when he has to make movie love,
to another actress.
"One day I asked Sheree North
during a hot love scene she and
Of Payroll 'is
Set By Senate
WASHINGTON (UPI) The
Senate Rules Committee has un
animously approved a resolution
to publish the entire senate pay
roll on a quarterly basis beginning
' The resolution will be stnt to
the Senate floor. If approved there
it will become one of the rules of
At present, salaries paid to of
fice aides of senators are pub
lished in the annual report of the
secretary of the Senate in a lump
The lack of a breakdown has
made it difficult to determine in
dividual salaries unless the sena
tor chose to publish his office pay
roll. The resolution is an outgrowth
of a controversy over relatives on
congressional -payrolls. Reporter
Vance Trimble of the Scnpps
Howard Newspapers earlier in the
Venr wrote a series of .stories
about relatives on congressmen's
payrolls. He later filed suit to
force publication of Senate pay
rolls, but the action was- dis
missed by a federal judge here.
Trimble planned to carry his fight
to higher courts. ,i
Senate payroll secrecy has been
strongly criticized this year by
newspaper groups and others who
contended the public has a right
to know how taxpayer money is
Today the Rules Committee vot
ed to have the Senate secretary in
clude the names, titles and salar
ies of all Senate employes in his
annual report. . j
In addition, the resolution pro
vides, for the publication of this
information in separate documents
on a quarterly basis. A commit
tee aid said the first report would
be' published this -fall and would
includo the. payroll from July 1
through Sept. 30.
Shows Stead Rise
In California Air
LOS - ANGELES (UPI) i-' A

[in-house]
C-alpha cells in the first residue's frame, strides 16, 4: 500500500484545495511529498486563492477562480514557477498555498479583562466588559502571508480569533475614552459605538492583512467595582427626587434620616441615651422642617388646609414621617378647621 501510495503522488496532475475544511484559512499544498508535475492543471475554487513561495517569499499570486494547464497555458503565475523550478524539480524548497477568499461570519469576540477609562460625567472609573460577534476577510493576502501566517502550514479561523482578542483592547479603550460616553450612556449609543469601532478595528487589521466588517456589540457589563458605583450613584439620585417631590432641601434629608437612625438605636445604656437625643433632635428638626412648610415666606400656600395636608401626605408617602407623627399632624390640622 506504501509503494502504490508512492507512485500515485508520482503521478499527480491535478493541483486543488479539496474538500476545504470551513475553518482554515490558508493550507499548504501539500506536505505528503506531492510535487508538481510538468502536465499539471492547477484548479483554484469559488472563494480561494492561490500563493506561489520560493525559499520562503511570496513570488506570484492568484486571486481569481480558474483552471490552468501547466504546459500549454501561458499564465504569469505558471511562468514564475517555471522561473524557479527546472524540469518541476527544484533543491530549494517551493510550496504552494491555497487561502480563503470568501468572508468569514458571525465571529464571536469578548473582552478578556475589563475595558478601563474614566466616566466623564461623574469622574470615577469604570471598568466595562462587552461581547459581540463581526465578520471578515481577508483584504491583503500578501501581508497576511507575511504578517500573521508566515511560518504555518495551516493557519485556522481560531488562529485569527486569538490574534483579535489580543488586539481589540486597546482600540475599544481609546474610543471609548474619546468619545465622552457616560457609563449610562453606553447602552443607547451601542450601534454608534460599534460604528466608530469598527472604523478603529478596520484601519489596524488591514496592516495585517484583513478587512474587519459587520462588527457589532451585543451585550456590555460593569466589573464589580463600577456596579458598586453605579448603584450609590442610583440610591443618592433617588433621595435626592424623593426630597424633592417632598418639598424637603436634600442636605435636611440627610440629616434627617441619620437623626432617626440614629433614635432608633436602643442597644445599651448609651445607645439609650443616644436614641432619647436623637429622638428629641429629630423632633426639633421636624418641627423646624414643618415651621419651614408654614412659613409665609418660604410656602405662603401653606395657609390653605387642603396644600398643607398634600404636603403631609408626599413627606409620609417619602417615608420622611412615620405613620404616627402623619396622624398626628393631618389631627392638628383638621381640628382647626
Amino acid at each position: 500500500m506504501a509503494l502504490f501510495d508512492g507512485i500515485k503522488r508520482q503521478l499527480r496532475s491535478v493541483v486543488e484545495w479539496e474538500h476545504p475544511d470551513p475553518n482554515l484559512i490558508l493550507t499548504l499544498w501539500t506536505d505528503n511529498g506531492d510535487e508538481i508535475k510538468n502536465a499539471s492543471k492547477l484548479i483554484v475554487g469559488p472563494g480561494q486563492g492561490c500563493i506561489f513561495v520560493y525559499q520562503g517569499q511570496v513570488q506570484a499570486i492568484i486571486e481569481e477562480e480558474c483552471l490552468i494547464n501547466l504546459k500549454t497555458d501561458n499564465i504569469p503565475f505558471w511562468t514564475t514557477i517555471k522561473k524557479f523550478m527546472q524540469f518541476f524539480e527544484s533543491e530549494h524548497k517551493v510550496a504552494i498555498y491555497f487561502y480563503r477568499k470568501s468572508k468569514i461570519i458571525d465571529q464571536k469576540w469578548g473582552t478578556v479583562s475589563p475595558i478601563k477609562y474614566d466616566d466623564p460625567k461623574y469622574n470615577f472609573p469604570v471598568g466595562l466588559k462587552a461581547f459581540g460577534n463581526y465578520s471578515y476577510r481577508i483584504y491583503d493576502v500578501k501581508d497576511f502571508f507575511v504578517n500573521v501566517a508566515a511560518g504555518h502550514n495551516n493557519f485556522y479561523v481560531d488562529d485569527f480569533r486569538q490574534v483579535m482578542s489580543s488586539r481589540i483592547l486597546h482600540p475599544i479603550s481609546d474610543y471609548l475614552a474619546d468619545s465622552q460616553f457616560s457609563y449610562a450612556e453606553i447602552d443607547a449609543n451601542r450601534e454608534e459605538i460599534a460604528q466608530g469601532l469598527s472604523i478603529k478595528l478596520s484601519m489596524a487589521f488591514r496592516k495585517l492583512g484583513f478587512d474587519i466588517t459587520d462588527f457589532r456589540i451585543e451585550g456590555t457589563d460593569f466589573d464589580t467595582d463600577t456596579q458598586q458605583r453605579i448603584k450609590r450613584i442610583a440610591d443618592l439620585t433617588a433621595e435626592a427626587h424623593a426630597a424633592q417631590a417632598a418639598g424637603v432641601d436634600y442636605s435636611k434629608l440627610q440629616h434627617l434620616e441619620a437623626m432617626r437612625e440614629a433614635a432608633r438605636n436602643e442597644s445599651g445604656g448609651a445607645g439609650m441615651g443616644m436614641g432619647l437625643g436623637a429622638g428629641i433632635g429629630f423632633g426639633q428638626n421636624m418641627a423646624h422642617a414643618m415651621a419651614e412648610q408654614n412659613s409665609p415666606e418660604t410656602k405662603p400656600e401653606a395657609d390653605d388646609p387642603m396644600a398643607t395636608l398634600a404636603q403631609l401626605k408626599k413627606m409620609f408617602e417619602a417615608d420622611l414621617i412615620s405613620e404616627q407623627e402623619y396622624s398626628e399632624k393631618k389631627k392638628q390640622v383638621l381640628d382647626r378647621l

steady rise in -the concentration of
lethal carbon monoxide in the
Los Angeles atmosphere has been
recorded since 1955, smog author'
The report was made Tuesday
at' the 52nd Air Pollution Control
Assn. Conference by the Los An
geles County Air Pollution Con
trol District. It showed the area
had an average carbon monoxide
count of 5'i parts per million
parts of air in late 1955, cam
pared to the present average of
the gas of 8'i parts.
Last December's smog attack
brought on the highest concentra
tion 12 parts per million parts
The report told delegates from
this country, Mexico and Canada
that this area has two different
types of eye Irritating smog
which have separate seasons. Dif
ferent wind and atmospheric Im
version, variations cause-the. sep
arations, the report stated.
ARCTIC CAMP SET UP
FT; EUSTIS, Va. (UPI) U.S.
Army polar research experts, 41
strong, have established a base
camp only 500 miles from the
North Pole. The Transportation
Corps Center here announced the
explorers have traveled the first
leg of their journey across the
Greenland ice cap. The expedition
traveling by tractor and dog sled,
was : to study weather conditions
and -mark u snow passage.
Thurs., June 25, 1959 Page 3
J. were doinc for 'In I
War' if my presence annoyed her.
" 'Heck, no.' Sheree said. 'I've
got a man of my own to worry
Natalie, back working with War
ner Brothers for the first time in
1'j years, co-stars with Garner in
the movie version of the best sel
ler "Cash McCall.''
"I don't fret watching R, J. in
a love scene," she smiled. "We
both have a professional attitude
toward such things. Besides, I've
got him for keeps."
I THONGs' FOR fBEJw;1 EM'SKL . ACTION TOY " I
I FAMILY! T-SHIRTS g j RAW CAPS jj ASSORTMENT f
JL.2p.,'1.00 . ; 2 F51.00 2 39c J j77cfcI.77.
FOR BEACH-PLAY i . SIZES 6-16 j I .. Hu9. Aortm.nt ) (J . STURY ALL METAL i
I . AROUND HOMEI i ' II " ' ! ,1 iai.
PERFECT SLIPPERS , I j ALL COLORS j . Llmi,.d Qu.nM,y , !